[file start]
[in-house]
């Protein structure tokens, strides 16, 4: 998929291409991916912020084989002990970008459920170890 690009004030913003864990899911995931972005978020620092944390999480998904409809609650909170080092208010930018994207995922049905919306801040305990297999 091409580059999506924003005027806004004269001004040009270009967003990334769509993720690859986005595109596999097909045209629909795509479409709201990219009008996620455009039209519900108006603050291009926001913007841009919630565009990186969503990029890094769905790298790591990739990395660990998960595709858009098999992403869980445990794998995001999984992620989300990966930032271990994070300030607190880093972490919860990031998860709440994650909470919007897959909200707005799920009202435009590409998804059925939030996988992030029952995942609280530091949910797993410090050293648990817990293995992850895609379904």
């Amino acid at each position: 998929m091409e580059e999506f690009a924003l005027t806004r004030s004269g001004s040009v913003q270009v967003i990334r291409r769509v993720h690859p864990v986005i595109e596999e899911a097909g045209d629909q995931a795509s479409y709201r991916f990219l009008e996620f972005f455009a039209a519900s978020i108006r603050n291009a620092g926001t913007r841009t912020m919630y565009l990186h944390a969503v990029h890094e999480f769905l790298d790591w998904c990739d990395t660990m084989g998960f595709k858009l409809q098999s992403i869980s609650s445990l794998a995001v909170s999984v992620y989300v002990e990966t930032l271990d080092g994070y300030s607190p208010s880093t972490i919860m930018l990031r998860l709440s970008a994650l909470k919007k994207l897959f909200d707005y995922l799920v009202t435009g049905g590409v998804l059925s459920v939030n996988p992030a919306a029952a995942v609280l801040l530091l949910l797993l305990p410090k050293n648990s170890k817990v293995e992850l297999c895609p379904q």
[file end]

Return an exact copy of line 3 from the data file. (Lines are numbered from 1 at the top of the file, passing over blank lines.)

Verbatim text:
């Amino acid at each position: 998929m091409e580059e999506f690009a924003l005027t806004r004030s004269g001004s040009v913003q270009v967003i990334r291409r769509v993720h690859p864990v986005i595109e596999e899911a097909g045209d629909q995931a795509s479409y709201r991916f990219l009008e996620f972005f455009a039209a519900s978020i108006r603050n291009a620092g926001t913007r841009t912020m919630y565009l990186h944390a969503v990029h890094e999480f769905l790298d790591w998904c990739d990395t660990m084989g998960f595709k858009l409809q098999s992403i869980s609650s445990l794998a995001v909170s999984v992620y989300v002990e990966t930032l271990d080092g994070y300030s607190p208010s880093t972490i919860m930018l990031r998860l709440s970008a994650l909470k919007k994207l897959f909200d707005y995922l799920v009202t435009g049905g590409v998804l059925s459920v939030n996988p992030a919306a029952a995942v609280l801040l530091l949910l797993l305990p410090k050293n648990s170890k817990v293995e992850l297999c895609p379904q």